Over these past few years, I have spent my time learning more and more about psychological theories, theological concepts, Marian apparitions, Group dynamics and so many other things as I study to become a Pastoral Counselor at Franciscan.
A couple of weeks ago, we briefly discussed (in response to Benner’s chapters 3 & 4) issues related to the implementation of pastoral counseling—that is, the kinds of practical decisions, approaches, and techniques pastoral counselors might use when meeting with clients. I also asked you to think about resources or counseling practices that you have or would use with clients that can be seen as unique to pastoral counseling.
Readings thus far have tried to address the question of “What is pastoral counseling?” As a discipline, pastoral counseling is, in some ways, still in search of an identity.
What do Edgar Allan Poe and Kanye West have in common? How about William Shakespeare and Taylor Swift? Nothing? Wrong. They all use literary devices in their writing! Whether it be poetry or songs, the literary devices are there and they are turning good writing into great writing.
In many ways, clinical counseling and pastoral counseling have a significant overlap in techniques used and in necessary skills. Lack of active listening, empathy, respect, and authenticity would make any class of counseling ineffective, and perhaps not genuine counseling at all.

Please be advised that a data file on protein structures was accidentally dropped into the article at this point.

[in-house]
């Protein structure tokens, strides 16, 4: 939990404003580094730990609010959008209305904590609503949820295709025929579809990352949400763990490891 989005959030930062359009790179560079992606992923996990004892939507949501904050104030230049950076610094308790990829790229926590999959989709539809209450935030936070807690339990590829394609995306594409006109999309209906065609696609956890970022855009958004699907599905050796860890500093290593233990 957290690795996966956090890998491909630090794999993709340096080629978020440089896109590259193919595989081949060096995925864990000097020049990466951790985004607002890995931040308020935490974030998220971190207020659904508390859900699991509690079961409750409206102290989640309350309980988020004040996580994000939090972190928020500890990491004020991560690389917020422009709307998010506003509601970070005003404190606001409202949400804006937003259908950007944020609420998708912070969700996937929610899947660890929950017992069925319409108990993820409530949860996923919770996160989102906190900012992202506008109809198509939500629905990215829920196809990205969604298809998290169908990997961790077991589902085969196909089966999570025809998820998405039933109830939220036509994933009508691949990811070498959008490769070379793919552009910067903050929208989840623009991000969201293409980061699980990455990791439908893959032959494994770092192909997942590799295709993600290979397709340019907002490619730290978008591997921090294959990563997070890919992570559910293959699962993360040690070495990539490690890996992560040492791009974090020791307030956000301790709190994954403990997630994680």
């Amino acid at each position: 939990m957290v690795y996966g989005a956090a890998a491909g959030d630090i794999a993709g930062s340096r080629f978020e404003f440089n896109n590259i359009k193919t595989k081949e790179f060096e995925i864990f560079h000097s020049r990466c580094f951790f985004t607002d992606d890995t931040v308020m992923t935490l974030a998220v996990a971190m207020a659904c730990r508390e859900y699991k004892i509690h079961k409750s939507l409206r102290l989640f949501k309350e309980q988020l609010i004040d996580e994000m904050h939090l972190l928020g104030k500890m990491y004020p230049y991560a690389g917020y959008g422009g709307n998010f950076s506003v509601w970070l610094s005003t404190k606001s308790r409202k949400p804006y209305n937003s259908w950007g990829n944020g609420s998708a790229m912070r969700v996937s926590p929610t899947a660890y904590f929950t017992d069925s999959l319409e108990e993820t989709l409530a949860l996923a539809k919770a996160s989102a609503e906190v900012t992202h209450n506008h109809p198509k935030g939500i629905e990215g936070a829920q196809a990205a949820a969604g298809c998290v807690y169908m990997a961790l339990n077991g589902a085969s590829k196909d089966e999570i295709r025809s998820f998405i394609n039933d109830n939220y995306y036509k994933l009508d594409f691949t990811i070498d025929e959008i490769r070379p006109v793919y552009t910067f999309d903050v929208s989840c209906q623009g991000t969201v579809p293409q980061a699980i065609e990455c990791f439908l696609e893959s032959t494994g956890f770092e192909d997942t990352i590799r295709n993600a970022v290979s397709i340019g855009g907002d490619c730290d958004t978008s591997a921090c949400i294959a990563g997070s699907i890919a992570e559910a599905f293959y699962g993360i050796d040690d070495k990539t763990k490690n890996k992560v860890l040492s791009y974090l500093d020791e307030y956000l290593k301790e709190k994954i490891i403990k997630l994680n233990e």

Going through life, and especially growing up, we are constantly asked what we want to be when we grow up. Some kids say they want to be president, others want to be an astronaut, and some claim they will be dinosaurs.
Pastoral Counseling? Yes! God is in the equation and he is clearly conveying a very spiritual meaning that can and will set the captives free.
What is pastoral counseling? In short, I don’t entirely know. In a way I know exactly what it is because of how pastoral counselors are currently practicing, even what it has been as I have studied the development of it.
Have you ever found it hard to find the right words when someone shares news about misfortunes in their life? Whether it be a tragic health diagnosis, a death of a loved one, or maybe just a bad day—words can escape us. As a counselor in training, I am not immune to this. Furthermore, as a person who deeply identifies with the Catholic faith it can be tempting to have a knee-jerk response of…
With my final semester of internship drawing to a close, I am surprised at the number of times I have been able to use pastoral counseling in my internship experience. In many instances, I have had the opportunity to work with people I thought were the least likely to want to include spirituality in their therapy.